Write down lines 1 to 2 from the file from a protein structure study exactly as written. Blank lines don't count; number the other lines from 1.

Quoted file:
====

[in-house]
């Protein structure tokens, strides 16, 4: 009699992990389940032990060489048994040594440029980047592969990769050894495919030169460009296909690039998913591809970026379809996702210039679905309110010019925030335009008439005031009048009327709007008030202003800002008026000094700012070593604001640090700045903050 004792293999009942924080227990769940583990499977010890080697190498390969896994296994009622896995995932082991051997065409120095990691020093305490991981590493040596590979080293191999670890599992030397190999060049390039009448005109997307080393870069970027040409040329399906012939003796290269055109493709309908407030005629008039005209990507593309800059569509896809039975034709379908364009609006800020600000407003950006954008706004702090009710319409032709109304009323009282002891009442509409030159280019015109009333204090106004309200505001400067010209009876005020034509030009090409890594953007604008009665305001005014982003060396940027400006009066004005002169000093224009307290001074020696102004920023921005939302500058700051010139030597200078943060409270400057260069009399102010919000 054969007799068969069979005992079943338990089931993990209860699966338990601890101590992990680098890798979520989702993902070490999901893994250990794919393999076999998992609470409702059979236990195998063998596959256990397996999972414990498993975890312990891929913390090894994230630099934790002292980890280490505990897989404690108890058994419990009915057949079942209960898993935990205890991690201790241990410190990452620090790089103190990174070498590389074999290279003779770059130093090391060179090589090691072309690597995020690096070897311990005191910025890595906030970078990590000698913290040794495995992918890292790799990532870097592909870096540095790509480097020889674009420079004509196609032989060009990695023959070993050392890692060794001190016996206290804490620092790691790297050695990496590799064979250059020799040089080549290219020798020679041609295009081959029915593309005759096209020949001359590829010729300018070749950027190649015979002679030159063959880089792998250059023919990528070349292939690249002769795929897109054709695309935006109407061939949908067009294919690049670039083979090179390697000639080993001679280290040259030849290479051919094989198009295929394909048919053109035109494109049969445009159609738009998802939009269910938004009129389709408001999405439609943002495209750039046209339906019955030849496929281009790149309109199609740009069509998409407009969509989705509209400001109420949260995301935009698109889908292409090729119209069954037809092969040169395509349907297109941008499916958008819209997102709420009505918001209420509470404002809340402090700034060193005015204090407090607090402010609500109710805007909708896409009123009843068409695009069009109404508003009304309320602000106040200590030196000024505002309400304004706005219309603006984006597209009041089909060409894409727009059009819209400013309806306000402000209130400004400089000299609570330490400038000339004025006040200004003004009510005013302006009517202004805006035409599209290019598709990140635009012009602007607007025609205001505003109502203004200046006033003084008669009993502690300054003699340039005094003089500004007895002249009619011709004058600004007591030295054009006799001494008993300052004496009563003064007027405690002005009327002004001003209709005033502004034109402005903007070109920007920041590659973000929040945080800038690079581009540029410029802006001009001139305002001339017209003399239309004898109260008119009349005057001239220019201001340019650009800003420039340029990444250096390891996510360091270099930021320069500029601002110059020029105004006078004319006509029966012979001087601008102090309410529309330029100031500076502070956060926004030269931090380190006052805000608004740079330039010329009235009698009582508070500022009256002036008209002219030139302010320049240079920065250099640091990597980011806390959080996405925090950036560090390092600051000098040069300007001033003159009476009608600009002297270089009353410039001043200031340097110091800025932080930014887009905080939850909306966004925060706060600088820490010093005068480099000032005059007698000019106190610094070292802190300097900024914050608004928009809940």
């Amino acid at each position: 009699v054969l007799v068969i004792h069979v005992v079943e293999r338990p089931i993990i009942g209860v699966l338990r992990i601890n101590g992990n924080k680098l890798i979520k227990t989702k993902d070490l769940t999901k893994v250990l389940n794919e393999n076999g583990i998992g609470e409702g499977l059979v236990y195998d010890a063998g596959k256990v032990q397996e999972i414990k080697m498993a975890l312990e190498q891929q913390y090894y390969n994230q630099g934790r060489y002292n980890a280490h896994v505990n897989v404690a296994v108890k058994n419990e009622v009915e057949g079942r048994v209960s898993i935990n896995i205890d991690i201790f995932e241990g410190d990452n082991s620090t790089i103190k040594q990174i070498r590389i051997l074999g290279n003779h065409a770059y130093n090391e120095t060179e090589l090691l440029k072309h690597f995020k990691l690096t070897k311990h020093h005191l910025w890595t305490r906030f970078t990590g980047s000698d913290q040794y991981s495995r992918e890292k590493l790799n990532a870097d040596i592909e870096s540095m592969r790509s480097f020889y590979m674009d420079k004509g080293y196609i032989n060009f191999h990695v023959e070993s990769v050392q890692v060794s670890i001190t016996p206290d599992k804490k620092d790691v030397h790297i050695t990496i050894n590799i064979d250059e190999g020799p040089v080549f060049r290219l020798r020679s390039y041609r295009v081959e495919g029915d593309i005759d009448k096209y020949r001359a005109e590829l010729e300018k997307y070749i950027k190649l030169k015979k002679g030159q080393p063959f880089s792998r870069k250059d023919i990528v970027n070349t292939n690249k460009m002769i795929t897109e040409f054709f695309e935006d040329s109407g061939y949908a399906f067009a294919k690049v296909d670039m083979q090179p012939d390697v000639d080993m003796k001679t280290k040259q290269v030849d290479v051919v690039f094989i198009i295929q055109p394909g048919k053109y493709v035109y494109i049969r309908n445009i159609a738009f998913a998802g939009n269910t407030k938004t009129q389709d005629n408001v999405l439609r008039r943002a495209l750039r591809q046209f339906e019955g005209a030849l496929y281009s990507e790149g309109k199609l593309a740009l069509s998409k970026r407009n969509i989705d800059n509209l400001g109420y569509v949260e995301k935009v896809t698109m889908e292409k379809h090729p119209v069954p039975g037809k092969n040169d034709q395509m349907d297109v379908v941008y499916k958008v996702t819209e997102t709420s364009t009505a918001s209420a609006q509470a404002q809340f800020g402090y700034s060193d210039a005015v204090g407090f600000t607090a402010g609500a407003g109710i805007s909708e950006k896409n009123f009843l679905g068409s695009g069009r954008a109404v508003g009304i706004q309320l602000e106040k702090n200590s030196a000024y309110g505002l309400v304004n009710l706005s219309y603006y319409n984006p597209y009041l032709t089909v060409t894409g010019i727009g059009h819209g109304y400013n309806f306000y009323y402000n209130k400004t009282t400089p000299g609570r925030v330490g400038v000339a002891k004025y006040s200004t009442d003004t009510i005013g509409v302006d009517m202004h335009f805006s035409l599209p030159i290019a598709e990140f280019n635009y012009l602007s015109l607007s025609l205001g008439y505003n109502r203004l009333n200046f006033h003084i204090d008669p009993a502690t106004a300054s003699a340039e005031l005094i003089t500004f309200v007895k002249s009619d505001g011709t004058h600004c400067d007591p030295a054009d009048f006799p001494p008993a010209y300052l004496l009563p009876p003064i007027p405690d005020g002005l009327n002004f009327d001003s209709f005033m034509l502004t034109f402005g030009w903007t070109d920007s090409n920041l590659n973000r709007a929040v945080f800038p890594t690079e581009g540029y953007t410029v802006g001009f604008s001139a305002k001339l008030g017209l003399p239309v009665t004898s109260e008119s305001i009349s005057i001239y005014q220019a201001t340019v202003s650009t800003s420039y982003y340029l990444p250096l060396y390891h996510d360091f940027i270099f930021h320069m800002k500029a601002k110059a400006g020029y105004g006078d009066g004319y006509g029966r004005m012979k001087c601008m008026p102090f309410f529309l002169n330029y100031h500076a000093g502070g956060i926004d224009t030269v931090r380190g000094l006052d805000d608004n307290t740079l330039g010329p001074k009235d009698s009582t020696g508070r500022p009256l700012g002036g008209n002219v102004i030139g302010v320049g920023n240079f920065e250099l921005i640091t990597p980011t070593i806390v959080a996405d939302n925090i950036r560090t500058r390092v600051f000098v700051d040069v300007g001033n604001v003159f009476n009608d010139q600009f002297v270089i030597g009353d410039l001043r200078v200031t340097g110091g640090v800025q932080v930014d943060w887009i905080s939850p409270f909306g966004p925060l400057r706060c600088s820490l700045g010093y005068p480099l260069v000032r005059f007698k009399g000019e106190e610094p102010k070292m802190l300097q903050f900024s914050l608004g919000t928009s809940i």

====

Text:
[in-house]
């Protein structure tokens, strides 16, 4: 009699992990389940032990060489048994040594440029980047592969990769050894495919030169460009296909690039998913591809970026379809996702210039679905309110010019925030335009008439005031009048009327709007008030202003800002008026000094700012070593604001640090700045903050 004792293999009942924080227990769940583990499977010890080697190498390969896994296994009622896995995932082991051997065409120095990691020093305490991981590493040596590979080293191999670890599992030397190999060049390039009448005109997307080393870069970027040409040329399906012939003796290269055109493709309908407030005629008039005209990507593309800059569509896809039975034709379908364009609006800020600000407003950006954008706004702090009710319409032709109304009323009282002891009442509409030159280019015109009333204090106004309200505001400067010209009876005020034509030009090409890594953007604008009665305001005014982003060396940027400006009066004005002169000093224009307290001074020696102004920023921005939302500058700051010139030597200078943060409270400057260069009399102010919000 054969007799068969069979005992079943338990089931993990209860699966338990601890101590992990680098890798979520989702993902070490999901893994250990794919393999076999998992609470409702059979236990195998063998596959256990397996999972414990498993975890312990891929913390090894994230630099934790002292980890280490505990897989404690108890058994419990009915057949079942209960898993935990205890991690201790241990410190990452620090790089103190990174070498590389074999290279003779770059130093090391060179090589090691072309690597995020690096070897311990005191910025890595906030970078990590000698913290040794495995992918890292790799990532870097592909870096540095790509480097020889674009420079004509196609032989060009990695023959070993050392890692060794001190016996206290804490620092790691790297050695990496590799064979250059020799040089080549290219020798020679041609295009081959029915593309005759096209020949001359590829010729300018070749950027190649015979002679030159063959880089792998250059023919990528070349292939690249002769795929897109054709695309935006109407061939949908067009294919690049670039083979090179390697000639080993001679280290040259030849290479051919094989198009295929394909048919053109035109494109049969445009159609738009998802939009269910938004009129389709408001999405439609943002495209750039046209339906019955030849496929281009790149309109199609740009069509998409407009969509989705509209400001109420949260995301935009698109889908292409090729119209069954037809092969040169395509349907297109941008499916958008819209997102709420009505918001209420509470404002809340402090700034060193005015204090407090607090402010609500109710805007909708896409009123009843068409695009069009109404508003009304309320602000106040200590030196000024505002309400304004706005219309603006984006597209009041089909060409894409727009059009819209400013309806306000402000209130400004400089000299609570330490400038000339004025006040200004003004009510005013302006009517202004805006035409599209290019598709990140635009012009602007607007025609205001505003109502203004200046006033003084008669009993502690300054003699340039005094003089500004007895002249009619011709004058600004007591030295054009006799001494008993300052004496009563003064007027405690002005009327002004001003209709005033502004034109402005903007070109920007920041590659973000929040945080800038690079581009540029410029802006001009001139305002001339017209003399239309004898109260008119009349005057001239220019201001340019650009800003420039340029990444250096390891996510360091270099930021320069500029601002110059020029105004006078004319006509029966012979001087601008102090309410529309330029100031500076502070956060926004030269931090380190006052805000608004740079330039010329009235009698009582508070500022009256002036008209002219030139302010320049240079920065250099640091990597980011806390959080996405925090950036560090390092600051000098040069300007001033003159009476009608600009002297270089009353410039001043200031340097110091800025932080930014887009905080939850909306966004925060706060600088820490010093005068480099000032005059007698000019106190610094070292802190300097900024914050608004928009809940």